A study conducted on mice showed that an influenza nasal vaccine induced robust immune responses in lungs and nose.
The advent of new variants of COVID-19 such as omicron and delta viruses caused scientists to study the effectiveness of existing vaccines and boosters against novel strains of this virus. Now a team of scientists from Yale University found that intranasal vaccine could be more effective against respiratory viruses including new variants of COVID-19, inducing much stronger immune responses compared to traditional injection-delivered vaccines.
Immunoglobulin S (IgA) antibodies are important components of immune system and are mainly produced by mucosal surfaces in the body. These antibodies are mostly observed in the gut, nose, and lungs. The nasal vaccine is developed to directly train mucous membranes in the nose to attack particular airborne pathogens to mount an immune response the moment a virus enters a human body. This novel research revealed how nasal vaccine induced effective IgA responses as well as it promoted a strong immunity against more than one virus strain in a vaccine. The scientists conducted many tests on mice to compare the effectiveness of an influenza vaccine delivered traditionally through injection and intranasally. The team exposed those mice to various influenza strains. Further, the team found that the animals that were administered with nasal vaccine had better immune response to a variety of strains of influenza virus compared to the mice that received vaccine through injections.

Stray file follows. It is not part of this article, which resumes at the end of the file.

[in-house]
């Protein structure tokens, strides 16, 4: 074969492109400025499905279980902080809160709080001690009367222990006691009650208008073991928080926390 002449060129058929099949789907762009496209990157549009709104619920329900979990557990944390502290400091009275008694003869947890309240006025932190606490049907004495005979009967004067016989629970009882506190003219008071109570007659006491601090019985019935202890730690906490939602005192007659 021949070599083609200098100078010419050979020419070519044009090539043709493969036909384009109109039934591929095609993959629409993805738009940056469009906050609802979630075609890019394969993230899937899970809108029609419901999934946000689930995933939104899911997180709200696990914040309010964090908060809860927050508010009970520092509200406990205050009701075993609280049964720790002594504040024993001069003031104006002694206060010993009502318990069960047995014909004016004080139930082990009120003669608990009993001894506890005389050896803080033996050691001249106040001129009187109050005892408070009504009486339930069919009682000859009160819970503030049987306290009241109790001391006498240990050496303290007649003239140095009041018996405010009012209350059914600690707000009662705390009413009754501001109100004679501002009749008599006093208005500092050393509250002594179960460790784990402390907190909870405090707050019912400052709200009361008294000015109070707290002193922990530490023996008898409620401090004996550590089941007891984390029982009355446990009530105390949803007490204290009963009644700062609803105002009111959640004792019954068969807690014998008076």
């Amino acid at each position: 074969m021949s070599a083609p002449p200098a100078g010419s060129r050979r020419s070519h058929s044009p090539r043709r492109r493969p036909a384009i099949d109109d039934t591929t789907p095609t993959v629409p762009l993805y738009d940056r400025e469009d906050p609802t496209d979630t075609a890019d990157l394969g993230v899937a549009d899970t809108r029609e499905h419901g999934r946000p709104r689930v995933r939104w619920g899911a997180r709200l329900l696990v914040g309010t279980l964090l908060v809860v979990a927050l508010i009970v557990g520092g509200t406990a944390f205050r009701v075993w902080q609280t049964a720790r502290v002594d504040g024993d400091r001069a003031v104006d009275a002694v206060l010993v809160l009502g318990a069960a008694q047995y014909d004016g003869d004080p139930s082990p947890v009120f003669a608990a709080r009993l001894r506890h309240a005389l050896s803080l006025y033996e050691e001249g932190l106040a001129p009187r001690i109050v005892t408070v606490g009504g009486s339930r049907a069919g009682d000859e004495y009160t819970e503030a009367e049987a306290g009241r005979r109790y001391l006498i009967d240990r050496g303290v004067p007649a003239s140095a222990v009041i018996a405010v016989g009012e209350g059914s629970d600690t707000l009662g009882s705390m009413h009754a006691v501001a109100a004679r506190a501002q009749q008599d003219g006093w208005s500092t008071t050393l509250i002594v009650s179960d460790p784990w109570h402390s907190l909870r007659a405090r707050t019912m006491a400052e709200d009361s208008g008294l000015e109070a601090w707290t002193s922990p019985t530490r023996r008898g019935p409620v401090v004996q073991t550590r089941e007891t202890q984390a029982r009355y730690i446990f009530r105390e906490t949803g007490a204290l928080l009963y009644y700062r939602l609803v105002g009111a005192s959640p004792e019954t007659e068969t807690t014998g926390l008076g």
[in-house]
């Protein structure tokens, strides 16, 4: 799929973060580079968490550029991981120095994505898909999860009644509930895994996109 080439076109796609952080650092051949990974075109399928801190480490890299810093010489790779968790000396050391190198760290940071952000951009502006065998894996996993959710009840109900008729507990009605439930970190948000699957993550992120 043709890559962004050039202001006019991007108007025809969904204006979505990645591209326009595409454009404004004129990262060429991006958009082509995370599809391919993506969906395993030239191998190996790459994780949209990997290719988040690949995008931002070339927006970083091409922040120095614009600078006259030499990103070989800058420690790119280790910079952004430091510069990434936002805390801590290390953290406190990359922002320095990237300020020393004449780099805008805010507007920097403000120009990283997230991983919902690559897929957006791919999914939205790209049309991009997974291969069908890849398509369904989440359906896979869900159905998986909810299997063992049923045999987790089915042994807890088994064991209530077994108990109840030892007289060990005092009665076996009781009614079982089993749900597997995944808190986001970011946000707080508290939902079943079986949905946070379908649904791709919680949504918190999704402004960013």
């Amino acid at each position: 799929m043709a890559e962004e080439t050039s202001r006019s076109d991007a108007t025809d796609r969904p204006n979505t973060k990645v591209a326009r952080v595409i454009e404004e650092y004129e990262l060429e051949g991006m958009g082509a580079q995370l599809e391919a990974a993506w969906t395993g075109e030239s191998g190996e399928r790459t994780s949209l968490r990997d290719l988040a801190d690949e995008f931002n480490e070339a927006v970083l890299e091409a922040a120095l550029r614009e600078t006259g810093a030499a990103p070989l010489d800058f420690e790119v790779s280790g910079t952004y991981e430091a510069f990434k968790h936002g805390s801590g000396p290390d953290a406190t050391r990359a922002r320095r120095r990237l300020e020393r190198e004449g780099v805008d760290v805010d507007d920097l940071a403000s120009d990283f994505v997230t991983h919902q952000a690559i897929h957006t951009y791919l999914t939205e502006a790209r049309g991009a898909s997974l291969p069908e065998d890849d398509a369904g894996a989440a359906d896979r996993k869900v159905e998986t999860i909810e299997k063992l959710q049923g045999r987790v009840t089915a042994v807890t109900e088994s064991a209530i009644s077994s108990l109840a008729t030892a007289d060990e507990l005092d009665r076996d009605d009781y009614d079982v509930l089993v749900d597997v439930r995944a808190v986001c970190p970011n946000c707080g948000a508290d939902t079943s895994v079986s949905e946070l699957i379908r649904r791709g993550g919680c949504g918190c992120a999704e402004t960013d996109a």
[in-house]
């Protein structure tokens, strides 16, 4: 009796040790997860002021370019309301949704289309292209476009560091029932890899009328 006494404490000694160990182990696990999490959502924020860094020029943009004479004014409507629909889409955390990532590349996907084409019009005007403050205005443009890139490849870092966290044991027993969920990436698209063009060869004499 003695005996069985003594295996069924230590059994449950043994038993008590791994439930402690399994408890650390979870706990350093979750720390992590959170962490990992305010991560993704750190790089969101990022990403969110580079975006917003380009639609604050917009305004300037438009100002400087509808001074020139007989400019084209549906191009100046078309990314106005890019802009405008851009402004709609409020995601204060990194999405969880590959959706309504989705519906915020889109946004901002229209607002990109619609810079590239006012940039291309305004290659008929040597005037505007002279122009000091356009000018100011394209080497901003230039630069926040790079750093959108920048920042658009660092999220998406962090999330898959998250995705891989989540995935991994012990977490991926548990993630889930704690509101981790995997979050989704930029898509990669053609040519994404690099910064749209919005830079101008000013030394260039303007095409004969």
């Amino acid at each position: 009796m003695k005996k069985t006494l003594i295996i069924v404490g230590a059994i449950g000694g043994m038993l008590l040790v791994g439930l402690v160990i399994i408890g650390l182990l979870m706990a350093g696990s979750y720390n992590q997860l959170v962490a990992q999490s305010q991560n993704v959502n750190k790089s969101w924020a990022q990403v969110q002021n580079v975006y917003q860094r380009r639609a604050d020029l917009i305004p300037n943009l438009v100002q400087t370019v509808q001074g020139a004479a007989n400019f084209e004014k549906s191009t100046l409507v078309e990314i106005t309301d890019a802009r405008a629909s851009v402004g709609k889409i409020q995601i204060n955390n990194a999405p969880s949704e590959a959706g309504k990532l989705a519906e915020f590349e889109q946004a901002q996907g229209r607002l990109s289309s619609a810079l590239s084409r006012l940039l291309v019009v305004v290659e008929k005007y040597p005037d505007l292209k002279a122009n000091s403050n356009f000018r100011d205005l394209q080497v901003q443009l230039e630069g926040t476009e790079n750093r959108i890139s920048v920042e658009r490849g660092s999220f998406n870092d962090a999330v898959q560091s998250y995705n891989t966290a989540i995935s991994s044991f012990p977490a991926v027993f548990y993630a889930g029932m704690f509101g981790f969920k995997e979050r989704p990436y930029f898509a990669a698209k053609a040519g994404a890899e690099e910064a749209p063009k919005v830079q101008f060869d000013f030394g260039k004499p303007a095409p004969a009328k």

Moreover, the scientists also found that the nasal vaccine induced IgA responses in nasal mucous membranes, however, they also noticed significant IgA secretion levels in the lungs too. Furthermore, the animals who received the vaccine through injection did not show any lung and nasal IgA responses. The scientists used influenza viruses in these experiments, however, the team is now studying the COVID-19 vaccine in animals by conducting same experiments.